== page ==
Cite This Page:

Johns Hopkins University Bloomberg School Of Public Health. "Vehicle Traffic Associated With Increased Carcinogen Levels; Findings Could Aid Cancer Risk Assessment For Urban Communities." ScienceDaily. ScienceDaily, 10 June 2003. <www.sciencedaily.com/releases/2003/06/030610081041.htm>.
Johns Hopkins University Bloomberg School Of Public Health. (2003, June 10). Vehicle Traffic Associated With Increased Carcinogen Levels; Findings Could Aid Cancer Risk Assessment For Urban Communities. ScienceDaily. Retrieved November 24, 2014 from www.sciencedaily.com/releases/2003/06/030610081041.htm
Johns Hopkins University Bloomberg School Of Public Health. "Vehicle Traffic Associated With Increased Carcinogen Levels; Findings Could Aid Cancer Risk Assessment For Urban Communities." ScienceDaily. www.sciencedaily.com/releases/2003/06/030610081041.htm (accessed November 24, 2014).

Share This


More From ScienceDaily



More Earth & Climate News

Monday, November 24, 2014

Featured Research

from universities, journals, and other organizations


Featured Videos

from AP, Reuters, AFP, and other news services

3D Map of Antarctic Sea Ice to Shed Light on Climate Change

3D Map of Antarctic Sea Ice to Shed Light on Climate Change

Reuters - Innovations Video Online (Nov. 24, 2014) A multinational group of scientists have released the first ever detailed, high-resolution 3-D maps of Antarctic sea ice. Using an underwater robot equipped with sonar, the researchers mapped the underside of a massive area of sea ice to gauge the impact of climate change. Ben Gruber reports. Video provided by Reuters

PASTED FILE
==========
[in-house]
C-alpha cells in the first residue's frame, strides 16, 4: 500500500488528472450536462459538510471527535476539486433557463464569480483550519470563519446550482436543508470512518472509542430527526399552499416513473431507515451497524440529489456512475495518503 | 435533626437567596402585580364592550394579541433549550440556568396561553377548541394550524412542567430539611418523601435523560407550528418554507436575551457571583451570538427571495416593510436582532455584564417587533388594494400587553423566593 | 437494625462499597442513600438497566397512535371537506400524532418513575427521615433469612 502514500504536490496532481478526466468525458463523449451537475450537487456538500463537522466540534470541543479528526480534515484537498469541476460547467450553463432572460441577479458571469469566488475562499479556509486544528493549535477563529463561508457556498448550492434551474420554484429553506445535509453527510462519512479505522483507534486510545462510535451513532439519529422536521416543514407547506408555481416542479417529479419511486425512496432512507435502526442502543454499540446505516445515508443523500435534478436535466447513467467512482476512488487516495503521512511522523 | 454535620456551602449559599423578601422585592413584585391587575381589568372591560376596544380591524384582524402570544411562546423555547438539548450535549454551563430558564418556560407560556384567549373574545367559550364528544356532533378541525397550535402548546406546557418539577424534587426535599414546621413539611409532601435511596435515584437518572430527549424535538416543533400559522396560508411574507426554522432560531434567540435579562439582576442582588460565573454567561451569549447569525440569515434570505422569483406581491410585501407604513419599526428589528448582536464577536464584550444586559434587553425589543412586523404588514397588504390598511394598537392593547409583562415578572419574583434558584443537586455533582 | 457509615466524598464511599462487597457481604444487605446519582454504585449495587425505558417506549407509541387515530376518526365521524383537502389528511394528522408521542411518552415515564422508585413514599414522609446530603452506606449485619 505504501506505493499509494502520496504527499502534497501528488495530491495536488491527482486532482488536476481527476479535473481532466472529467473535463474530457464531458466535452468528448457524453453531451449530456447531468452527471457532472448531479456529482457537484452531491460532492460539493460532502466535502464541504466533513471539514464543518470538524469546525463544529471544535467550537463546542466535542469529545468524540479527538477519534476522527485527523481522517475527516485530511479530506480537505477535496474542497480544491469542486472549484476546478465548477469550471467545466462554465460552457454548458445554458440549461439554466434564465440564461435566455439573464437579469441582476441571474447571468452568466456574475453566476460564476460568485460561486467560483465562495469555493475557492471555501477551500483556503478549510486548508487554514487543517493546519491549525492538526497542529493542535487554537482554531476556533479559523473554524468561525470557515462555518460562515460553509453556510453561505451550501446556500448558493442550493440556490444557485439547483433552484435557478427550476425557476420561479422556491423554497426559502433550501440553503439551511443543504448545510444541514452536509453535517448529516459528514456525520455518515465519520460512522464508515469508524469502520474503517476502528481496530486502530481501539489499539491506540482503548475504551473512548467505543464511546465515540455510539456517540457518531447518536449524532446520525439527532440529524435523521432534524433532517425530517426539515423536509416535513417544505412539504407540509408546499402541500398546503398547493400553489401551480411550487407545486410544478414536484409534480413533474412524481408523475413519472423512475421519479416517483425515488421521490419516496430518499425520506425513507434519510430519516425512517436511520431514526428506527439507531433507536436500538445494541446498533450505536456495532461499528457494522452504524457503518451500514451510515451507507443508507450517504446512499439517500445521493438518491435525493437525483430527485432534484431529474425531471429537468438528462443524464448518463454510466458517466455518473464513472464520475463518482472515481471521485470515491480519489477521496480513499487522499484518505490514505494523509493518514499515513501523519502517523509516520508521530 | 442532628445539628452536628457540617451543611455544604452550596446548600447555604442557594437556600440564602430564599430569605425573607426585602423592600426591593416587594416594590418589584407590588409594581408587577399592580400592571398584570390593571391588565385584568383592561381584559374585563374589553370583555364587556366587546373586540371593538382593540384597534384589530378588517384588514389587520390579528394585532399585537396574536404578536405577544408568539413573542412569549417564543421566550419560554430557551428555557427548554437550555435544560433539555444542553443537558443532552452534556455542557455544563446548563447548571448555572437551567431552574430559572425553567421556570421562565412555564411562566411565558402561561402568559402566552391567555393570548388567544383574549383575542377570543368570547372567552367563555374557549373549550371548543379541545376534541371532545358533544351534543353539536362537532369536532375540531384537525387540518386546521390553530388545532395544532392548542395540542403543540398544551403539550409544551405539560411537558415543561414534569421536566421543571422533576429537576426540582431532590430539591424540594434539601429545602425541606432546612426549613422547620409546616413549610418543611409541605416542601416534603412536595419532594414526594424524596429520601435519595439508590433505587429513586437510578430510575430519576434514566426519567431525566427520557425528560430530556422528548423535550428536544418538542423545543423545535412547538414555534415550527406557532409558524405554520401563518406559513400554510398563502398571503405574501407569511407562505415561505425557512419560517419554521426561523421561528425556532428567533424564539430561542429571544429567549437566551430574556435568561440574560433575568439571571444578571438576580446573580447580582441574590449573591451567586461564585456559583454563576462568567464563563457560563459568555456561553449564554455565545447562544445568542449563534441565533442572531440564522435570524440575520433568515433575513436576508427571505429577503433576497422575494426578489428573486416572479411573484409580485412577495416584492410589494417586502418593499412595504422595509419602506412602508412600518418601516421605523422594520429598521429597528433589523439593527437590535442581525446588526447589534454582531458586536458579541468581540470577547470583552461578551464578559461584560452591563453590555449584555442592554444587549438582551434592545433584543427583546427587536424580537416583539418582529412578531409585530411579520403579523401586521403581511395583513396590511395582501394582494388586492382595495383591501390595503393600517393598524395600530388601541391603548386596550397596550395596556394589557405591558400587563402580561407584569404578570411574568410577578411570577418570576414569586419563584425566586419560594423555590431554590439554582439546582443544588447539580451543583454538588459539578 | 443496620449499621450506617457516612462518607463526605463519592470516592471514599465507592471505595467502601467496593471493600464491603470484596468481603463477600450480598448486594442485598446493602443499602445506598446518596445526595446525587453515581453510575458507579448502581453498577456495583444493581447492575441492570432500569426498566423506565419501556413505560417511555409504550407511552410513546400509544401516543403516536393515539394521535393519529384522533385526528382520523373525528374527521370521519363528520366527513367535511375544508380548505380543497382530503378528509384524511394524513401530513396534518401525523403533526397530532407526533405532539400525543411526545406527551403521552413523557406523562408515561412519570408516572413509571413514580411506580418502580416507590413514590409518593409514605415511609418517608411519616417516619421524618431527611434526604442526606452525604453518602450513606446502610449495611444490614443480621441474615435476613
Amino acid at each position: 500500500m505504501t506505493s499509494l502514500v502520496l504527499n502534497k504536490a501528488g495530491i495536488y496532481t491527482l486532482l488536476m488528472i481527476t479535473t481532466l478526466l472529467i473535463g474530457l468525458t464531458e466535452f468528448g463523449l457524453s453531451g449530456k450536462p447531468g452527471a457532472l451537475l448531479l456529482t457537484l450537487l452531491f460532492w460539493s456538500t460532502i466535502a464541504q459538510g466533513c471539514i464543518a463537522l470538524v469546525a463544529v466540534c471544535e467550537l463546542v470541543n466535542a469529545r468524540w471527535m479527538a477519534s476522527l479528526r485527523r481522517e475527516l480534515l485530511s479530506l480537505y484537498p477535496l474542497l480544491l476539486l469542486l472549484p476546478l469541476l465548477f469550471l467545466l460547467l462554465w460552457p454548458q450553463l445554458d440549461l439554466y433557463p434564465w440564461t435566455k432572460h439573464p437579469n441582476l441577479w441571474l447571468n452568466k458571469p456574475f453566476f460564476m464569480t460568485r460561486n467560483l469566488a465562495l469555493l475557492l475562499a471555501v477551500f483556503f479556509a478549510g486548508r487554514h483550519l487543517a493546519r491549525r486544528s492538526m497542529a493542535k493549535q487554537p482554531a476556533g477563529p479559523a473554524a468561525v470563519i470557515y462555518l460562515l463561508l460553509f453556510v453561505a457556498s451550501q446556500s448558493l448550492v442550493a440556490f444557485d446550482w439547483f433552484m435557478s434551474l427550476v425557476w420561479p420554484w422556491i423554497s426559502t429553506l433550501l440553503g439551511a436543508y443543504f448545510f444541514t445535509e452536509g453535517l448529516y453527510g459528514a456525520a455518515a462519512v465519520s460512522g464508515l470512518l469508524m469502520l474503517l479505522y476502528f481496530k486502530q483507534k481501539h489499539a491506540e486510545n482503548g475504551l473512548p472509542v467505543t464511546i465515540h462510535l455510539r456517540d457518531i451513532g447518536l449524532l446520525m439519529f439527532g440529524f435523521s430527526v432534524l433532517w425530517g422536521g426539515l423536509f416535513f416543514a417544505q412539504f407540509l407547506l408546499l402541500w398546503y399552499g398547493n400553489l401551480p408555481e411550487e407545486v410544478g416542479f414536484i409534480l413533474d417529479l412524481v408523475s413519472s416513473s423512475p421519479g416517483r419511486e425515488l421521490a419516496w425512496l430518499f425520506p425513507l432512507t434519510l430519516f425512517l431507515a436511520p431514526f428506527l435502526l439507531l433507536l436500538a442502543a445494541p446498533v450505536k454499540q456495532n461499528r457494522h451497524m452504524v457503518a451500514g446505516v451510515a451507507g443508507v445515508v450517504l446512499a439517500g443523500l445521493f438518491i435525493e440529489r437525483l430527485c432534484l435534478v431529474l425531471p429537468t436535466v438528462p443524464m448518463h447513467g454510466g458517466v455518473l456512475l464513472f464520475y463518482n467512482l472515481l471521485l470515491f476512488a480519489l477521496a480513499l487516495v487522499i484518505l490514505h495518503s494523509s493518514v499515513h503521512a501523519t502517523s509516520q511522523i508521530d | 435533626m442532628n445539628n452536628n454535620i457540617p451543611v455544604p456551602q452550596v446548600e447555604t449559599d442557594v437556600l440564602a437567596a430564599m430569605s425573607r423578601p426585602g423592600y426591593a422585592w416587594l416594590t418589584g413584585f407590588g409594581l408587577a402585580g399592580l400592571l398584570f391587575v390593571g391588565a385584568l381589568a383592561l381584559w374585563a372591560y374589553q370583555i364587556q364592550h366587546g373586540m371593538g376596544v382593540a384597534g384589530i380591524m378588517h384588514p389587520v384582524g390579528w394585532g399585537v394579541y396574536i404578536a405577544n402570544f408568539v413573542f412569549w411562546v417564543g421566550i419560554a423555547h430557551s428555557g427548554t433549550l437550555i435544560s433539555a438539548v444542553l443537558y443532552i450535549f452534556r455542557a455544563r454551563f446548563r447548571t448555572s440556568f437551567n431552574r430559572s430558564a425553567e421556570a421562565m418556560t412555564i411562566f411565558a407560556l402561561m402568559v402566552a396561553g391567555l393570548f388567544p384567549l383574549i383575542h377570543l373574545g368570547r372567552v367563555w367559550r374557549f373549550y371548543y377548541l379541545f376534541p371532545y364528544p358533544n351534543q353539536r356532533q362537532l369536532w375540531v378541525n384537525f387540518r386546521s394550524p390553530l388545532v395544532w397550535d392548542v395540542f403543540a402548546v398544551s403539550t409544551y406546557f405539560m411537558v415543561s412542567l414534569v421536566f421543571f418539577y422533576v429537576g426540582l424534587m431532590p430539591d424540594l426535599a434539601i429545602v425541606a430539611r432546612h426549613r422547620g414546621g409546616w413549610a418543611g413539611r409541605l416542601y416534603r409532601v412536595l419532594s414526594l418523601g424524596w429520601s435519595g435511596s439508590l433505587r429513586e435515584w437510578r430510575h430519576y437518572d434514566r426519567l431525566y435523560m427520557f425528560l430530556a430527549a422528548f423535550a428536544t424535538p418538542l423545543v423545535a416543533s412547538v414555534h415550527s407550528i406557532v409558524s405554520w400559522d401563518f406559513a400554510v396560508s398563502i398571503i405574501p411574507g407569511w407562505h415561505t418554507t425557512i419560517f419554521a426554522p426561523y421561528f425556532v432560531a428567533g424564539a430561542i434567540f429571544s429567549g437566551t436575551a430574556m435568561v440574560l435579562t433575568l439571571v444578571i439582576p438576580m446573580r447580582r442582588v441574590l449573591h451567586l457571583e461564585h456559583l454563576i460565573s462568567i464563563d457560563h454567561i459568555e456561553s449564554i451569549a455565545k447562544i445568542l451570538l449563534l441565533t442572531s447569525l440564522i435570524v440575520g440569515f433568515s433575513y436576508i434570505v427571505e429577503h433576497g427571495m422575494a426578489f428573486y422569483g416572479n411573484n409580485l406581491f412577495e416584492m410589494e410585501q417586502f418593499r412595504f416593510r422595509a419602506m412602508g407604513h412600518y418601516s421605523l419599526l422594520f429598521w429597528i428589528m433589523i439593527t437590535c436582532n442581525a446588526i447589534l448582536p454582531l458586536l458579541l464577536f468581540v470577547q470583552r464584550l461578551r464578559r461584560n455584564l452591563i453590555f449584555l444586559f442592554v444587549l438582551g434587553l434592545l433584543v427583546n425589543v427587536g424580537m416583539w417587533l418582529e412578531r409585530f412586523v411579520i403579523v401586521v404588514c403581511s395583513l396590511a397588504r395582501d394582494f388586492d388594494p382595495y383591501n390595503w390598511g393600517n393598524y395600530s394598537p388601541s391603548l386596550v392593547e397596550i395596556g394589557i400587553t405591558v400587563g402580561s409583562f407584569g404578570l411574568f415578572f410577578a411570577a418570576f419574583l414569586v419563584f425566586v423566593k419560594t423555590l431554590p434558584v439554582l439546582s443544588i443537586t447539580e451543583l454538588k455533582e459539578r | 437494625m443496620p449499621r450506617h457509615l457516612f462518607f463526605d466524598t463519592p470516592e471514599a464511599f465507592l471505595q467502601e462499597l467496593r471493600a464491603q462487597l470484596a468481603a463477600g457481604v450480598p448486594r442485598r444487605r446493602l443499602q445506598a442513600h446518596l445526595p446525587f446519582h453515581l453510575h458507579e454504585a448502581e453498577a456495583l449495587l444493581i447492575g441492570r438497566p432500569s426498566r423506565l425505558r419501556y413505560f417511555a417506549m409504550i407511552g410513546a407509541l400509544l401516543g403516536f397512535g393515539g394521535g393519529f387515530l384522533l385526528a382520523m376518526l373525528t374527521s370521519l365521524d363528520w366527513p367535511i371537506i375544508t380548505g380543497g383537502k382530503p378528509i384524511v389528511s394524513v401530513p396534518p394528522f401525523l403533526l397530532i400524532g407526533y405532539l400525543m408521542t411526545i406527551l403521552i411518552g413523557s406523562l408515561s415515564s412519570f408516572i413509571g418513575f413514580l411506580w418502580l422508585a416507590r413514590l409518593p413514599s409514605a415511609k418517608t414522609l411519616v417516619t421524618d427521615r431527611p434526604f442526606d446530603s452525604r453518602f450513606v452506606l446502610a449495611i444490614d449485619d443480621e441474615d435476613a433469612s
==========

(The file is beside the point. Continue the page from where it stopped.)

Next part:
Powered by NewsLook.com
Car Park Solution for Flexible Green Energy

Car Park Solution for Flexible Green Energy

Reuters - Innovations Video Online (Nov. 24, 2014) A British solar power start-up says that by covering millions of existing car park spaces around the UK with flexible solar panels, the country's power problems could be solved. Suzannah Butcher reports. Video provided by Reuters
Powered by NewsLook.com
Deadly Japanese Pufferfish Discovered in Crimean Waters

Deadly Japanese Pufferfish Discovered in Crimean Waters

Reuters - Light News Video Online (Nov. 24, 2014) The capture of deadly Japanese pufferfish in the waters of Crimea is causing concern for fishermen and scientists alike. Sharon Reich reports. Video provided by Reuters
Powered by NewsLook.com
Terrifying Black Seadevil Fish Captured on First-of-Its Kind Video

Terrifying Black Seadevil Fish Captured on First-of-Its Kind Video

Buzz60 (Nov. 24, 2014) An aquarium captures a first-of-its kind video of a notoriously camera-shy fish that’s also not so camera-friendly. Jen Markham explains. Video provided by Buzz60
Powered by NewsLook.com

Search ScienceDaily

Number of stories in archives: 140,361

Find with keyword(s):
Enter a keyword or phrase to search ScienceDaily for related topics and research stories.

Save/Print:
Share:

Breaking News:

Strange & Offbeat Stories


Plants & Animals

Earth & Climate

Fossils & Ruins

In Other News

... from NewsDaily.com

Science News

Health News

Environment News

Technology News



Save/Print:
Share:

Free Subscriptions


Get the latest science news with ScienceDaily's free email newsletters, updated daily and weekly. Or view hourly updated newsfeeds in your RSS reader:

Get Social & Mobile


Keep up to date with the latest news from ScienceDaily via social networks and mobile apps:

Have Feedback?


Tell us what you think of ScienceDaily -- we welcome both positive and negative comments. Have any problems using the site? Questions?
Mobile: iPhone Android Web
Follow: Facebook Twitter Google+
Subscribe: RSS Feeds Email Newsletters
Latest Headlines Health & Medicine Mind & Brain Space & Time Matter & Energy Computers & Math Plants & Animals Earth & Climate Fossils & Ruins